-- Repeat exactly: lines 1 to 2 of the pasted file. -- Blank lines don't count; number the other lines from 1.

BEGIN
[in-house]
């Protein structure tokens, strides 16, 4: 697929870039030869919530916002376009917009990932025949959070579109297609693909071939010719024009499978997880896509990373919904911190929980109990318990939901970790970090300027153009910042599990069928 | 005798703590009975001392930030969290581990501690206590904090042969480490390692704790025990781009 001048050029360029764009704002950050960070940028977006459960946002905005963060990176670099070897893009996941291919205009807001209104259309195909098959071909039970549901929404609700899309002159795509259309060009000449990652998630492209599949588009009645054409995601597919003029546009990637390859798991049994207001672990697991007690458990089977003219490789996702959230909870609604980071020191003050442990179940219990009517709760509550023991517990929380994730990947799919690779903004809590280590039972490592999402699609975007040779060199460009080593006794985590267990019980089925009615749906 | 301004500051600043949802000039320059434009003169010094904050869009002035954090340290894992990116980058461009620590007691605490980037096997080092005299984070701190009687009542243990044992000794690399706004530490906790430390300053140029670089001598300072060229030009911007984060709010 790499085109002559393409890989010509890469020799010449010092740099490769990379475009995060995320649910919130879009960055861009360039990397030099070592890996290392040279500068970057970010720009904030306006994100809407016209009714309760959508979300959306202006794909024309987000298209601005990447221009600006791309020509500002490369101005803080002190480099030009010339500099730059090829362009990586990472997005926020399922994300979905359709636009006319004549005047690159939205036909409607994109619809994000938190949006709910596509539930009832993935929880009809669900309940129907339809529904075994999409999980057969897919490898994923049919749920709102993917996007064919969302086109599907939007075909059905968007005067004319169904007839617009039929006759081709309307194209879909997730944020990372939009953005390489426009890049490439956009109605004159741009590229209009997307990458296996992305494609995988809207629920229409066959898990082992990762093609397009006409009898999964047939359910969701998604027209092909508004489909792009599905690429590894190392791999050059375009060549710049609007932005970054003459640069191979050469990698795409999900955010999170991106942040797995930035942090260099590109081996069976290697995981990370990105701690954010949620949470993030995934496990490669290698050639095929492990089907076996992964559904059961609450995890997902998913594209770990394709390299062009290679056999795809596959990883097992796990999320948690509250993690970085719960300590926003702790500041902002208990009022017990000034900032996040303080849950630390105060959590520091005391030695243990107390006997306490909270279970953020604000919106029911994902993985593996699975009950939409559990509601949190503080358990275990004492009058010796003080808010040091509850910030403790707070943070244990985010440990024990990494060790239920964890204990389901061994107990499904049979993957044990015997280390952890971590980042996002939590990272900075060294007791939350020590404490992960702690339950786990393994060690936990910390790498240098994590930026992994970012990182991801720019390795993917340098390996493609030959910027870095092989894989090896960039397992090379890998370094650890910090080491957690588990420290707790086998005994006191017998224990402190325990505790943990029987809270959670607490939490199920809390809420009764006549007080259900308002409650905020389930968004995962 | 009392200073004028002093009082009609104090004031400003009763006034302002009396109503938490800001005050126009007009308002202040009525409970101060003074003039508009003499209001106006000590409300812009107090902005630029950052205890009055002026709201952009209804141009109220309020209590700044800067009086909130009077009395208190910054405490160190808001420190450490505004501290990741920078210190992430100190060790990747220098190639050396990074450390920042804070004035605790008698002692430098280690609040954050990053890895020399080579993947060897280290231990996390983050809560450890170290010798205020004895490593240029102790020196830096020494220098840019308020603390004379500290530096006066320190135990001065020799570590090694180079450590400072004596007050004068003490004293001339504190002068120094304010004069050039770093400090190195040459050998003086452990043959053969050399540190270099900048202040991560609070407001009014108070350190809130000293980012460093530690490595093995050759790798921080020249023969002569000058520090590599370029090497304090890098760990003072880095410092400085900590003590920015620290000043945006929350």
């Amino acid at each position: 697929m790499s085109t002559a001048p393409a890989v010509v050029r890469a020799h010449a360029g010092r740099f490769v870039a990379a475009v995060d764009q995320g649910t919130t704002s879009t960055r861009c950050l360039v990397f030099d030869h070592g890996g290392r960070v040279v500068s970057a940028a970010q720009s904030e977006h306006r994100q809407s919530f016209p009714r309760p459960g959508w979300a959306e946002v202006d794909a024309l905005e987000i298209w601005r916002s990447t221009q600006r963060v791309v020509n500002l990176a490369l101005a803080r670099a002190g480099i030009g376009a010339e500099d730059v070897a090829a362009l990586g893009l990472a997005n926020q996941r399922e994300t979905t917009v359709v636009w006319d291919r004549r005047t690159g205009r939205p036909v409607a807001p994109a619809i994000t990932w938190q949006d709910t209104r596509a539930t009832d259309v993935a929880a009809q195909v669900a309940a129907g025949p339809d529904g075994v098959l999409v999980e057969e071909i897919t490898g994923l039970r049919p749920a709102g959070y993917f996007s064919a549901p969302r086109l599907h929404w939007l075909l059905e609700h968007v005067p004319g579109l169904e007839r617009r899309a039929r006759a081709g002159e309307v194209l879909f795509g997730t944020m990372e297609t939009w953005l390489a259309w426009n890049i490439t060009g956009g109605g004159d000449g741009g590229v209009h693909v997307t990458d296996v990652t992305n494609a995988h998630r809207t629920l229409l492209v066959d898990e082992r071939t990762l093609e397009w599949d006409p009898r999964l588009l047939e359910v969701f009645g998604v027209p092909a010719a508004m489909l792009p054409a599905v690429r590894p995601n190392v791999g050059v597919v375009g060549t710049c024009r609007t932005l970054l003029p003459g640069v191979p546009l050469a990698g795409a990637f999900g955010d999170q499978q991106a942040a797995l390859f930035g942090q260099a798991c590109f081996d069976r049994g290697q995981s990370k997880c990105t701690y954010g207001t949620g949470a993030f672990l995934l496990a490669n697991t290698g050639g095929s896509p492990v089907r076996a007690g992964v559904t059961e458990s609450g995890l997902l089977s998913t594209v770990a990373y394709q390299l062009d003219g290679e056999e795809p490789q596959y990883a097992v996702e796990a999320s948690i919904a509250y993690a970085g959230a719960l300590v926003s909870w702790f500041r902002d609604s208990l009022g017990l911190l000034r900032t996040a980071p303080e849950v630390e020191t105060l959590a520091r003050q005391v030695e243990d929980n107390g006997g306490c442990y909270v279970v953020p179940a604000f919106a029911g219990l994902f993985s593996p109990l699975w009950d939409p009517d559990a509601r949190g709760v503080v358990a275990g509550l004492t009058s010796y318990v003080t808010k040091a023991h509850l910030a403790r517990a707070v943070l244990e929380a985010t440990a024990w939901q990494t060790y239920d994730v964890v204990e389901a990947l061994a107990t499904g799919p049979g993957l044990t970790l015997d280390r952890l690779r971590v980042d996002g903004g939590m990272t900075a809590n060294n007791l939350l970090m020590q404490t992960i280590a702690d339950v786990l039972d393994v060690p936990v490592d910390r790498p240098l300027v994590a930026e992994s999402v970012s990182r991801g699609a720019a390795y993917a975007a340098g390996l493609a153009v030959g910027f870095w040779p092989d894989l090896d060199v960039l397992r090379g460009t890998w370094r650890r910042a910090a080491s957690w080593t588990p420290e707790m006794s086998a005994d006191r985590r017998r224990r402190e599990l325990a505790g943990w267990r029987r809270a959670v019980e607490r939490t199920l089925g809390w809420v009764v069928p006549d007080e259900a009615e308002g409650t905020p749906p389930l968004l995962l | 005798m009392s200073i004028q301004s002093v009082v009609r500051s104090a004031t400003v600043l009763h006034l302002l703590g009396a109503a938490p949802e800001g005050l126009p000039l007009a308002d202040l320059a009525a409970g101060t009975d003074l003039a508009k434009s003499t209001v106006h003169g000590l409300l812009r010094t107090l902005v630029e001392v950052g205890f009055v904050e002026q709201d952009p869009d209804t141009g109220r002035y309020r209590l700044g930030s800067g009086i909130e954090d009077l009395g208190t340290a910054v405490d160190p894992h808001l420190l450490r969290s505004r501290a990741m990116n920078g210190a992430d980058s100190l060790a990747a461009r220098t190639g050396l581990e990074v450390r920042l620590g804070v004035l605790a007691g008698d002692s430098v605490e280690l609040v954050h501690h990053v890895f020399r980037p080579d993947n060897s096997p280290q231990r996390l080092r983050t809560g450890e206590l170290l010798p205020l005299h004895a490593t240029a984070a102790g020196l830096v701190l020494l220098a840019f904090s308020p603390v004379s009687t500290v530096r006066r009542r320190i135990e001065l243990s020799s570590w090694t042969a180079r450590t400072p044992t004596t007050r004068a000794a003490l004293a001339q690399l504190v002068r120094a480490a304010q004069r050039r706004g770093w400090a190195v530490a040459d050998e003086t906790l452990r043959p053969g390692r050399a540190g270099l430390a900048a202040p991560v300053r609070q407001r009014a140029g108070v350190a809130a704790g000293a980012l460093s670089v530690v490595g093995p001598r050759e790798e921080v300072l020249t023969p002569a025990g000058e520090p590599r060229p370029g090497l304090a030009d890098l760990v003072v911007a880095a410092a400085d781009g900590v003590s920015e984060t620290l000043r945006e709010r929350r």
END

[in-house]
């Protein structure tokens, strides 16, 4: 697929870039030869919530916002376009917009990932025949959070579109297609693909071939010719024009499978997880896509990373919904911190929980109990318990939901970790970090300027153009910042599990069928 | 005798703590009975001392930030969290581990501690206590904090042969480490390692704790025990781009 001048050029360029764009704002950050960070940028977006459960946002905005963060990176670099070897893009996941291919205009807001209104259309195909098959071909039970549901929404609700899309002159795509259309060009000449990652998630492209599949588009009645054409995601597919003029546009990637390859798991049994207001672990697991007690458990089977003219490789996702959230909870609604980071020191003050442990179940219990009517709760509550023991517990929380994730990947799919690779903004809590280590039972490592999402699609975007040779060199460009080593006794985590267990019980089925009615749906 | 301004500051600043949802000039320059434009003169010094904050869009002035954090340290894992990116980058461009620590007691605490980037096997080092005299984070701190009687009542243990044992000794690399706004530490906790430390300053140029670089001598300072060229030009911007984060709010 790499085109002559393409890989010509890469020799010449010092740099490769990379475009995060995320649910919130879009960055861009360039990397030099070592890996290392040279500068970057970010720009904030306006994100809407016209009714309760959508979300959306202006794909024309987000298209601005990447221009600006791309020509500002490369101005803080002190480099030009010339500099730059090829362009990586990472997005926020399922994300979905359709636009006319004549005047690159939205036909409607994109619809994000938190949006709910596509539930009832993935929880009809669900309940129907339809529904075994999409999980057969897919490898994923049919749920709102993917996007064919969302086109599907939007075909059905968007005067004319169904007839617009039929006759081709309307194209879909997730944020990372939009953005390489426009890049490439956009109605004159741009590229209009997307990458296996992305494609995988809207629920229409066959898990082992990762093609397009006409009898999964047939359910969701998604027209092909508004489909792009599905690429590894190392791999050059375009060549710049609007932005970054003459640069191979050469990698795409999900955010999170991106942040797995930035942090260099590109081996069976290697995981990370990105701690954010949620949470993030995934496990490669290698050639095929492990089907076996992964559904059961609450995890997902998913594209770990394709390299062009290679056999795809596959990883097992796990999320948690509250993690970085719960300590926003702790500041902002208990009022017990000034900032996040303080849950630390105060959590520091005391030695243990107390006997306490909270279970953020604000919106029911994902993985593996699975009950939409559990509601949190503080358990275990004492009058010796003080808010040091509850910030403790707070943070244990985010440990024990990494060790239920964890204990389901061994107990499904049979993957044990015997280390952890971590980042996002939590990272900075060294007791939350020590404490992960702690339950786990393994060690936990910390790498240098994590930026992994970012990182991801720019390795993917340098390996493609030959910027870095092989894989090896960039397992090379890998370094650890910090080491957690588990420290707790086998005994006191017998224990402190325990505790943990029987809270959670607490939490199920809390809420009764006549007080259900308002409650905020389930968004995962 | 009392200073004028002093009082009609104090004031400003009763006034302002009396109503938490800001005050126009007009308002202040009525409970101060003074003039508009003499209001106006000590409300812009107090902005630029950052205890009055002026709201952009209804141009109220309020209590700044800067009086909130009077009395208190910054405490160190808001420190450490505004501290990741920078210190992430100190060790990747220098190639050396990074450390920042804070004035605790008698002692430098280690609040954050990053890895020399080579993947060897280290231990996390983050809560450890170290010798205020004895490593240029102790020196830096020494220098840019308020603390004379500290530096006066320190135990001065020799570590090694180079450590400072004596007050004068003490004293001339504190002068120094304010004069050039770093400090190195040459050998003086452990043959053969050399540190270099900048202040991560609070407001009014108070350190809130000293980012460093530690490595093995050759790798921080020249023969002569000058520090590599370029090497304090890098760990003072880095410092400085900590003590920015620290000043945006929350």